John Dvorak gets it wrong
Apple, says John, “Should Spin Off the Macintosh“.
He’s utterly and philosophically wrong.
It’s understandable, of course, anyone who thought that computers needed to be beige boxes would feel the same, but they do not. Apple’s Mac is today a peer player in an ocean of connected devices — Mac, iPhone, iPad, Apple Watch, even the TV — all of these different “things’ inform and learn from one another. In future we will forget what using a PC used to be like because we’ll have gotten so used to doing many of the things we used to do on them on other devices.
That’s what macOS Sierra is all about — (here’s my first look at Sierra)
Dvorak is basically blinkered. He didn’t get the memo. He is not looking at the future of pervasive computing everywhere, but a past of little back rooms with glimmering cathode ray tubes in which devices were not connected.
The future of computing is networks, multiple devices, voice control and seamless migration and collaboration on projects across multiple device families, platforms and more.
The notion Apple should break out part of its business flies in the face of that reality.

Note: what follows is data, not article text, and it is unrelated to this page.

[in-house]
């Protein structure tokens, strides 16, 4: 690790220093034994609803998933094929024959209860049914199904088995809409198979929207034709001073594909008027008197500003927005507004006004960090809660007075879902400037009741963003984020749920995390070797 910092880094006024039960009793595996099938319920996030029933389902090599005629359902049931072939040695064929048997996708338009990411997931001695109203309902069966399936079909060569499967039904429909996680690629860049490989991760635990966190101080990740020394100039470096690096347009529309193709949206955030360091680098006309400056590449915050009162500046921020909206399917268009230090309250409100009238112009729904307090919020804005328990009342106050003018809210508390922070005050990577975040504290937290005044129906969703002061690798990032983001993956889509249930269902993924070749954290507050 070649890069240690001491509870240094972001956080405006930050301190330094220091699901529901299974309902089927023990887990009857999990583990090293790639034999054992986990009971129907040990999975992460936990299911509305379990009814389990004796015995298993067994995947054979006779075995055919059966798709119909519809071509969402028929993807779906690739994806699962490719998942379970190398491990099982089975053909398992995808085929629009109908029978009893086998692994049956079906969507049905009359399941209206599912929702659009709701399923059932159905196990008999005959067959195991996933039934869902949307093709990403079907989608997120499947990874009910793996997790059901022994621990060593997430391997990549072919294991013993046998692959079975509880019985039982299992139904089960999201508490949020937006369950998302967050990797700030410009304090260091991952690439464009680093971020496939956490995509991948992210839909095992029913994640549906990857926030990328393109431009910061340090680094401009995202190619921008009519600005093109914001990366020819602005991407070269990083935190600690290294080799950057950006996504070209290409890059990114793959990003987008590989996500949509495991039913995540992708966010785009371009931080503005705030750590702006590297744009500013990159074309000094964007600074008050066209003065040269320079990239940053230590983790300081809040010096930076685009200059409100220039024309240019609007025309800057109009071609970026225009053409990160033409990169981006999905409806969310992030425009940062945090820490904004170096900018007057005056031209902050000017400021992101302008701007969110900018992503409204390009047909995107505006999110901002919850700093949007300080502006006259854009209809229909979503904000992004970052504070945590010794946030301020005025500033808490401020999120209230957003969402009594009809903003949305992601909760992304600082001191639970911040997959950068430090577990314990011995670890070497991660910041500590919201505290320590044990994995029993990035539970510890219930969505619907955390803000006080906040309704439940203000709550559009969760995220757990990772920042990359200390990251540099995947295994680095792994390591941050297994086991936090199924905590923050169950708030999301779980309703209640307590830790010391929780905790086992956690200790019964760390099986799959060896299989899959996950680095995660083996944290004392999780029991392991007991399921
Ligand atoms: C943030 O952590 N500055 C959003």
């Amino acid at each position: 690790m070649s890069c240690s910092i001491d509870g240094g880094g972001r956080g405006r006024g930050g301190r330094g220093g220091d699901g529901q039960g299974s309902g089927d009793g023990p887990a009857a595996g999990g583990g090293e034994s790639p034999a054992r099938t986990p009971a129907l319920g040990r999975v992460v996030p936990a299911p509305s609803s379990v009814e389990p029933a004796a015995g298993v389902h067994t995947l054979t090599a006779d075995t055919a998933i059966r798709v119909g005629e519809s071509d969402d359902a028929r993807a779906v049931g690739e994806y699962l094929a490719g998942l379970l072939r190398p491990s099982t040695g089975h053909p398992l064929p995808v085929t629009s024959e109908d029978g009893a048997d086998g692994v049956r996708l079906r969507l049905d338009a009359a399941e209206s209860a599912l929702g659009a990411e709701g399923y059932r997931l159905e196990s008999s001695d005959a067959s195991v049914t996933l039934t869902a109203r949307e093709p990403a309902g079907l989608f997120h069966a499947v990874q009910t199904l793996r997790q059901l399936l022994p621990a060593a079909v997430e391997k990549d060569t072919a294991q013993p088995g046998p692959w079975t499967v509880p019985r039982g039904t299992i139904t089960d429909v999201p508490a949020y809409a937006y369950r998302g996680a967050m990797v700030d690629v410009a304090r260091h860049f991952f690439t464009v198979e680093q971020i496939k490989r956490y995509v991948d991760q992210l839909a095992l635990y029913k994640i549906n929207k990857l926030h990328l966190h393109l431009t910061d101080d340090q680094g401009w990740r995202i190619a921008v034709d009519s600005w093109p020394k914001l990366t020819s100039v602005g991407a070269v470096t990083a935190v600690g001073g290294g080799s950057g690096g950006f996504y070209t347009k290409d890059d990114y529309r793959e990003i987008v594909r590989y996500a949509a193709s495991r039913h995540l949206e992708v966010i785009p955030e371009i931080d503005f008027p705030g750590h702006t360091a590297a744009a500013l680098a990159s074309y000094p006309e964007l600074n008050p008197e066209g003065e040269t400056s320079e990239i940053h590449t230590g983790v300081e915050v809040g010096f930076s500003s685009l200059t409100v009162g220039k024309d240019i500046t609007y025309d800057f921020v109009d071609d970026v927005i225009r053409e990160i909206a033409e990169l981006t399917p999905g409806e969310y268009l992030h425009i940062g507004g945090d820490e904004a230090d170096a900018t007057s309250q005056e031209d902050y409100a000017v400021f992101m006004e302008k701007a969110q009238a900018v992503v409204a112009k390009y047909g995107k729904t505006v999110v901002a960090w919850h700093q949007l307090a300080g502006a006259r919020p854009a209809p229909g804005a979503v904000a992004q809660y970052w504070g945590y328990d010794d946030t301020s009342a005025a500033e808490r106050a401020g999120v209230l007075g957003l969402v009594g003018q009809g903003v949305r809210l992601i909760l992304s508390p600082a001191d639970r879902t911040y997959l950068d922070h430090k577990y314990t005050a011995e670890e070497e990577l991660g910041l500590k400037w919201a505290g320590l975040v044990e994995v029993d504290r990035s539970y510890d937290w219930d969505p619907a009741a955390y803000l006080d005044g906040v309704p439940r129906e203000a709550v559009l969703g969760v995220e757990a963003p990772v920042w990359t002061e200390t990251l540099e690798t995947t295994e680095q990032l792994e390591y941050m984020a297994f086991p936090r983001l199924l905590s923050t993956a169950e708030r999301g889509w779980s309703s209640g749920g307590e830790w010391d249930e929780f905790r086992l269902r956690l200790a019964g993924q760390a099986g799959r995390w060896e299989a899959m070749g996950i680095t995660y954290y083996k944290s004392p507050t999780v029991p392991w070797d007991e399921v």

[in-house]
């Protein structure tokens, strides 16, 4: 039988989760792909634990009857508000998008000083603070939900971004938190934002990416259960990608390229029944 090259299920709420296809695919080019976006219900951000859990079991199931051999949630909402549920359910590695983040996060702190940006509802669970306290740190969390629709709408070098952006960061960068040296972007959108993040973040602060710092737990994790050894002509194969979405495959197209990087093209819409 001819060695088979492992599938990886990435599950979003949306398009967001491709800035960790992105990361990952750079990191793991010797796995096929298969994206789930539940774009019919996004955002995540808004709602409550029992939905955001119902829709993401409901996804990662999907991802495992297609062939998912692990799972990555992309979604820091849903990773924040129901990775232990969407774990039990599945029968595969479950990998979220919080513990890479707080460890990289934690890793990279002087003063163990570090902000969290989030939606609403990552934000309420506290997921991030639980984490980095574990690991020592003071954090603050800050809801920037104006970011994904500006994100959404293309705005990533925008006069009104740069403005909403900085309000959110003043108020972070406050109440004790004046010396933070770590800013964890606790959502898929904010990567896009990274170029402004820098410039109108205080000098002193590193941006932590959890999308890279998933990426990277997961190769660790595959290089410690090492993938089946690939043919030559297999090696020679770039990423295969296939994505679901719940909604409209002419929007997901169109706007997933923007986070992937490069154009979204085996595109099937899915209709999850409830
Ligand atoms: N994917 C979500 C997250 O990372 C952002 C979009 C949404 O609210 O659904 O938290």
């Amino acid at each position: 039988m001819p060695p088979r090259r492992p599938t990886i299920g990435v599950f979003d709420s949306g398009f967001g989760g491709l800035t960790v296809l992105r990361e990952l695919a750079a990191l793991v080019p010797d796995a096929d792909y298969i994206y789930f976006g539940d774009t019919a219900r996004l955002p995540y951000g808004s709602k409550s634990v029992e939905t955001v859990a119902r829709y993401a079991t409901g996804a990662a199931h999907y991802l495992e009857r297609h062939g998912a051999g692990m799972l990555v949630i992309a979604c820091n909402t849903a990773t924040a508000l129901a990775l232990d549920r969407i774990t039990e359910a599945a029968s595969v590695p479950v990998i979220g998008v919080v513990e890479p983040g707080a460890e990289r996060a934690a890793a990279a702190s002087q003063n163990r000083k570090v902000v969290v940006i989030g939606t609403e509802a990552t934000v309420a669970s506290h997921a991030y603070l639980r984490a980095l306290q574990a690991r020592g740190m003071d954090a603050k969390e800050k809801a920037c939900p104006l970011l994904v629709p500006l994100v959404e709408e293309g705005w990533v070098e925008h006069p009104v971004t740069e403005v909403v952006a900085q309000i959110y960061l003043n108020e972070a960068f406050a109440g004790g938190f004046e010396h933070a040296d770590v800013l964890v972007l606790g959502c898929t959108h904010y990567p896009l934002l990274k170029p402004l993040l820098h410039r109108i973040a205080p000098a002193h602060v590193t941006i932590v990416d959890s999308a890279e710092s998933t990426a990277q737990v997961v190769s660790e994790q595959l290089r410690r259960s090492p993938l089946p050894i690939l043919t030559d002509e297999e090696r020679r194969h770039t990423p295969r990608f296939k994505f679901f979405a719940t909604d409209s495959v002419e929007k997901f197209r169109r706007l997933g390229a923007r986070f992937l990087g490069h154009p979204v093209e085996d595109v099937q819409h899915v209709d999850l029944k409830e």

My argument is that philosophically there’s no difference between an Apple Watch and a Mac — they just offer different tangents on computing in different (complementary) forms.
Apple hasn’t even begun scratching the surface of this huge great big new connected reality.
And Dvorak doesn’t seem to have a clue what’s coming. In my opinion he’s talking like reactionary isolationist who doesn’t understand how to play in a mutually supportive, ultimately connected new reality. He’s the Brexit voter of IT, and just like them, should be ignored. Even if people like him prevail in the short term, in the long term life will prove them wrong.
The future of computing is everywhere and everything. And yes, of course your Mac is part of the game.